Are We Having Fun Yet?

Written by Jim M. Allen

Many years ago, while serving inrepparttar U.S. Air Force, I was lucky enough to work for a commander, Lieutenant Colonel Mike Danielle, who first introduced me to an idea that I have since adopted as one of my primary 'operating principles.'

The idea?

Simply that first order of business each and every day was to, as he put it, "have fun by God!" One ofrepparttar 123970 things LTCOL Danielle understood was, regardless of how seriously we dealt with our jobs as members ofrepparttar 123971 military, we would be more effective and moreMORE successful if we were having fun doing them.

It's an idea that sounds good, that is attractive to almost everyone, but that few people actually practice. It's not that they don't want to, mind you. It's just that they forget.

Sometimes having fun requires effort, some forethought, maybe even a little planning. The results can be tremendous, however, as we rejuvenate ourselves, shake-offrepparttar 123972 tension, and remember to laugh at life and to enjoyrepparttar 123973 wonder inrepparttar 123974 little things going on around us.

Perfect Delays

Written by Judy Jernudd

"Winning communicators don't strive for perfection, they strive for connection."

Cheers and elation bubbled throughoutrepparttar room after our presentation skills workshop. Five executives from various professions had successfully made stellar leaps in enhancing their communication skills.

One woman, Paula (not her real name), in particular, made transformations before our eyes. Atrepparttar 123969 beginning ofrepparttar 123970 workshop she seemed to berepparttar 123971 least likely to make propelling progress. After receiving high marks and praise from her fellow classmates I congratulated her on her exceptional work.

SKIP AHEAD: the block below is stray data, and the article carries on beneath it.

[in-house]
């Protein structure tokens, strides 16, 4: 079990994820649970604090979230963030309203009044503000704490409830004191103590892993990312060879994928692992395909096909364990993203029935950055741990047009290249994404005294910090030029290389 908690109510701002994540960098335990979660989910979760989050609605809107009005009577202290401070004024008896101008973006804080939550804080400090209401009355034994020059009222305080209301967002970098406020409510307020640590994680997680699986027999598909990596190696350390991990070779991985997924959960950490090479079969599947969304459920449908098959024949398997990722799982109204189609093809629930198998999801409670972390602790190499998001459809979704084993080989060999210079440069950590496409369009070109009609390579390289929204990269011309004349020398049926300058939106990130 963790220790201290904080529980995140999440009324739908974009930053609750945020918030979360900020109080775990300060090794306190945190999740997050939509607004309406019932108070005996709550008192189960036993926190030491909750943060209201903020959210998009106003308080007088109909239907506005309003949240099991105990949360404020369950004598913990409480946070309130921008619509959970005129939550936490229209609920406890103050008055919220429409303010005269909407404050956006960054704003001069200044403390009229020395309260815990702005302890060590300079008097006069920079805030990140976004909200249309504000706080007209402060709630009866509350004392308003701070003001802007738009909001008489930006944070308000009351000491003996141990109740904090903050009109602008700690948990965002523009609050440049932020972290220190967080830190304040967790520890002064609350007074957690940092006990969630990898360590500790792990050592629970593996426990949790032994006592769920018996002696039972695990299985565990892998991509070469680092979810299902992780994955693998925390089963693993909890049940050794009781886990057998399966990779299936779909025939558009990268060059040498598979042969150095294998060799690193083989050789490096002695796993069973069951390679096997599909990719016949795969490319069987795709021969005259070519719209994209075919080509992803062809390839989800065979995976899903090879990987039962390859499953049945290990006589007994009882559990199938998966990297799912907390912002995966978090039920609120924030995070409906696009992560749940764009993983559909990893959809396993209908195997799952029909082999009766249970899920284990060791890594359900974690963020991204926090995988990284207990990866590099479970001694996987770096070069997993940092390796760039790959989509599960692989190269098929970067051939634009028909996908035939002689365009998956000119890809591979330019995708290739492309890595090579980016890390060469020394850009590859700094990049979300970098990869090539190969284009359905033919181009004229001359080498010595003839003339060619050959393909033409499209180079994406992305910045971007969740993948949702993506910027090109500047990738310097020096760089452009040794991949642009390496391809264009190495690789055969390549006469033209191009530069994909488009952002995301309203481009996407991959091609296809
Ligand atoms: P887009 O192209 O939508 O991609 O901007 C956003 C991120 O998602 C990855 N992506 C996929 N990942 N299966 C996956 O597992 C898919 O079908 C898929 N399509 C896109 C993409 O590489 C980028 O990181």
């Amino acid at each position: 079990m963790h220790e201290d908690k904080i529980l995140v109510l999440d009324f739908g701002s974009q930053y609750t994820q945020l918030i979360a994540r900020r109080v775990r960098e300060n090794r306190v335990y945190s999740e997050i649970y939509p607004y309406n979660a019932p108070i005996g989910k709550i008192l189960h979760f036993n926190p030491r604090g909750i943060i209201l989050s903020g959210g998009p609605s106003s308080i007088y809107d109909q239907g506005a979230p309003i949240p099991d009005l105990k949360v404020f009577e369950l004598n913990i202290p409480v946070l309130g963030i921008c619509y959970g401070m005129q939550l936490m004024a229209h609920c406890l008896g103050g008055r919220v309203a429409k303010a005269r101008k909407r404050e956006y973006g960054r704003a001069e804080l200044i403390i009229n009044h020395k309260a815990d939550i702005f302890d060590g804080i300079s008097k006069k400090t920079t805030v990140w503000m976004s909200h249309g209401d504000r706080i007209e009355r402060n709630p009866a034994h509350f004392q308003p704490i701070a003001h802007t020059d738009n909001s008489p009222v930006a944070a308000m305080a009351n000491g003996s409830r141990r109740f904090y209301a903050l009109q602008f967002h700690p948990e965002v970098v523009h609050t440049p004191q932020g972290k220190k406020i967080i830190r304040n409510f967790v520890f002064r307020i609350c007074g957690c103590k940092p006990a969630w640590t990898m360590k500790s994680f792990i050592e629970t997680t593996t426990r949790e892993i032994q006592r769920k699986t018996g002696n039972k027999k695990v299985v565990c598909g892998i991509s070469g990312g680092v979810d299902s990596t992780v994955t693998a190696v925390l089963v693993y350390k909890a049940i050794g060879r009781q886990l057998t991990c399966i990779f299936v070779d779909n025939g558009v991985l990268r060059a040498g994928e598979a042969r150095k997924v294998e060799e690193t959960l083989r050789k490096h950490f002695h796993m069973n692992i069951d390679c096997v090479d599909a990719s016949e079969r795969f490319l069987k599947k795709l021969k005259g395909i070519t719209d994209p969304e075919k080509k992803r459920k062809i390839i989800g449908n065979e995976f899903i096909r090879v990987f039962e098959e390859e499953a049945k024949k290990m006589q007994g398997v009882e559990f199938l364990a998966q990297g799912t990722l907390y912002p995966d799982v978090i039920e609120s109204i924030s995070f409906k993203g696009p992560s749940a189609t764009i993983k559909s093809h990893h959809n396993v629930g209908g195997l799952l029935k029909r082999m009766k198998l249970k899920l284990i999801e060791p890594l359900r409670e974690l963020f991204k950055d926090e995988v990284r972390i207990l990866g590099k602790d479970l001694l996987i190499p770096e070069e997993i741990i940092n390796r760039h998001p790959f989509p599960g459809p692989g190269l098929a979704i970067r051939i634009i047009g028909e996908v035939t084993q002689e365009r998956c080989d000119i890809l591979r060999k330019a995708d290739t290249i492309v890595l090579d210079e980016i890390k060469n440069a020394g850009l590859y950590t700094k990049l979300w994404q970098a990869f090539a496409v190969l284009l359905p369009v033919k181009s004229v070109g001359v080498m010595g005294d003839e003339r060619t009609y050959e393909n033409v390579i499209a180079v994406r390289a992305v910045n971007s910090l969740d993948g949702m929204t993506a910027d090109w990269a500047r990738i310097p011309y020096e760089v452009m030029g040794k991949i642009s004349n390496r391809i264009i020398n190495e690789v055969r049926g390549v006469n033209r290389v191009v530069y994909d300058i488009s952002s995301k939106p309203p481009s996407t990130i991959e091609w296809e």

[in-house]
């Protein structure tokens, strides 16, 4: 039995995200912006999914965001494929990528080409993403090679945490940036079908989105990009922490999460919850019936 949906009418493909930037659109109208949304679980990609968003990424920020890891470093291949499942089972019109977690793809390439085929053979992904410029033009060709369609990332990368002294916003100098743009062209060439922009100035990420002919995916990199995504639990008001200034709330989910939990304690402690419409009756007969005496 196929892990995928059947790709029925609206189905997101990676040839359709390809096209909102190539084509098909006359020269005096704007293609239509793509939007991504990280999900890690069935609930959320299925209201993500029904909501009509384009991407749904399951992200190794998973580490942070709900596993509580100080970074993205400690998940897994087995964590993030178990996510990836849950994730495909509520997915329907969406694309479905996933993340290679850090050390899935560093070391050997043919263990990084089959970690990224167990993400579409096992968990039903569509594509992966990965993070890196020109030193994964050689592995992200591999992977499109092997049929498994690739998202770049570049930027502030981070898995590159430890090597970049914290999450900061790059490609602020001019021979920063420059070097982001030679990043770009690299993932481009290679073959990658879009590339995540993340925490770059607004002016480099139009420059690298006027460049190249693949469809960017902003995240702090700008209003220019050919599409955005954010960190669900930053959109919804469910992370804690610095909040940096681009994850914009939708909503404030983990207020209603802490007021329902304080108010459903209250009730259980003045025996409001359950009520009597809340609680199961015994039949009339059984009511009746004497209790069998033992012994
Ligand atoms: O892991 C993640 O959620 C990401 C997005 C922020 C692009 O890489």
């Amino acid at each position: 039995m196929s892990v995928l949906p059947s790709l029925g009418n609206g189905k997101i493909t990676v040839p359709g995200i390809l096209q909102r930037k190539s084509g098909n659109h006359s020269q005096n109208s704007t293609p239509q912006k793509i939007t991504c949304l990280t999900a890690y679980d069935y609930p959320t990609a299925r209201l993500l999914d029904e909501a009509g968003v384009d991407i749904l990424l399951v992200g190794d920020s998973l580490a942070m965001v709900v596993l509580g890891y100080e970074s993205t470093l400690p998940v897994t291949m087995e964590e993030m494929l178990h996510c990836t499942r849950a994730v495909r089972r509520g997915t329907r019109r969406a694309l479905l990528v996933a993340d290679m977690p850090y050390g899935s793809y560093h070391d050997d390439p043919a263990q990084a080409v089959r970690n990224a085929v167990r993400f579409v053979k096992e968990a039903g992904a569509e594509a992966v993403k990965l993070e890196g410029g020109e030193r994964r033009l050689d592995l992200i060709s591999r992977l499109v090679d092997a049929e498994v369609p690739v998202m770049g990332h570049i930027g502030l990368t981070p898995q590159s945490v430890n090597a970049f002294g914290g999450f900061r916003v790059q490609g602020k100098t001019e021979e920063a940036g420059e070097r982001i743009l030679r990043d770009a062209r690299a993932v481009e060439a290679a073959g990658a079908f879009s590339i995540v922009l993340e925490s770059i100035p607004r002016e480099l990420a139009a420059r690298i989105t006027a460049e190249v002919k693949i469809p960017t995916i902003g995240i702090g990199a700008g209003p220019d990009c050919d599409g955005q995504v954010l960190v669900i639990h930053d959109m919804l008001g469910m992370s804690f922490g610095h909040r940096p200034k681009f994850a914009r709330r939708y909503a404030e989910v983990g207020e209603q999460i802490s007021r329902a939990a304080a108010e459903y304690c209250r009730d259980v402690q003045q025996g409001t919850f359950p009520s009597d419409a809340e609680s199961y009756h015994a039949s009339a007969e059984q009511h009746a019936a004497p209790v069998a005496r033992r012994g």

Tears began to well up in her eyes as she slowly responded, "I thought I would be perfect after today." Pause. When questioned as to what she meant, she said, "I wasn't perfect, I need to be perfect before I can give my big presentation in three weeks." After more inquiry, I learned that her parents had always demanded perfection from her. As an adult, she repeats her family history by demanding perfection from herself

I encouraged her to review her video-taped exercises with focus on her progress. "Enjoy your success today," I exclaimed. "Concentrate on what you did right, not on what wasn't perfect." My message to her applies to each of us: "You can work on improving your presentation skills, your message and your performance skills. However, if you are striving for perfection you might as well quit right now. You are placing paralyzing pressure on yourself." I offered to her that I have yet to meetrepparttar 123972 perfect communicator including myself or any of our associates.

Former Presidents Ronald Reagan and Bill Clinton are famous for their communication skills. They arerepparttar 123973 most "perfect" communicators our world has experienced in recent history. Even these superstar communicators make mistakes as evidenced byrepparttar 123974 Presidential Bloopers videotapes!

Answer these five "yes or no" questions. Go with your first reaction.

1. Do you have anxiety about giving a speech or presentation? 2. Would you rather pass onrepparttar 123975 opportunity to make a speech? 3. Do you prefer to stay inrepparttar 123976 background? 4. Are you uncomfortable in front of large groups of people? 5. Would you like to gain communication confidence?

If you answered "yes" to one of these questions read on!

Tip One: Let's get torepparttar 123977 major one first. Anxiety. If you feel anxious about giving a speech or making a presentation you're not alone. The majority of people we coach experience similar feelings. Starting withrepparttar 123978 CEO right throughrepparttar 123979 ranks of most organizations, many people experience jitters. I continue to be amazed at how many senior level executives, who can command thousand of employees, turn icy-white-knuckled atrepparttar 123980 thought of giving a speech or stepping in front of a television camera.

What aboutrepparttar 123981 stars who make their living in front of audiences? This one might surprise you: Bob Hope was celebrating his 86th birthday when I hadrepparttar 123982 opportunity to interview him. "Did you ever get nervous or anxious before stepping on stage or in front of a TV camera," I asked? "Oh, honey,repparttar 123983 day I don't have some anxiety, I don't want to do it anymore." You see, a professional uses their anxiety as part ofrepparttar 123984 "adrenaline rush" or "edge" in their performance skills. You can turn yours into a plus or your anxiety will be a minus in your presentation skills. Think of it as your assistant rather than your detractor.

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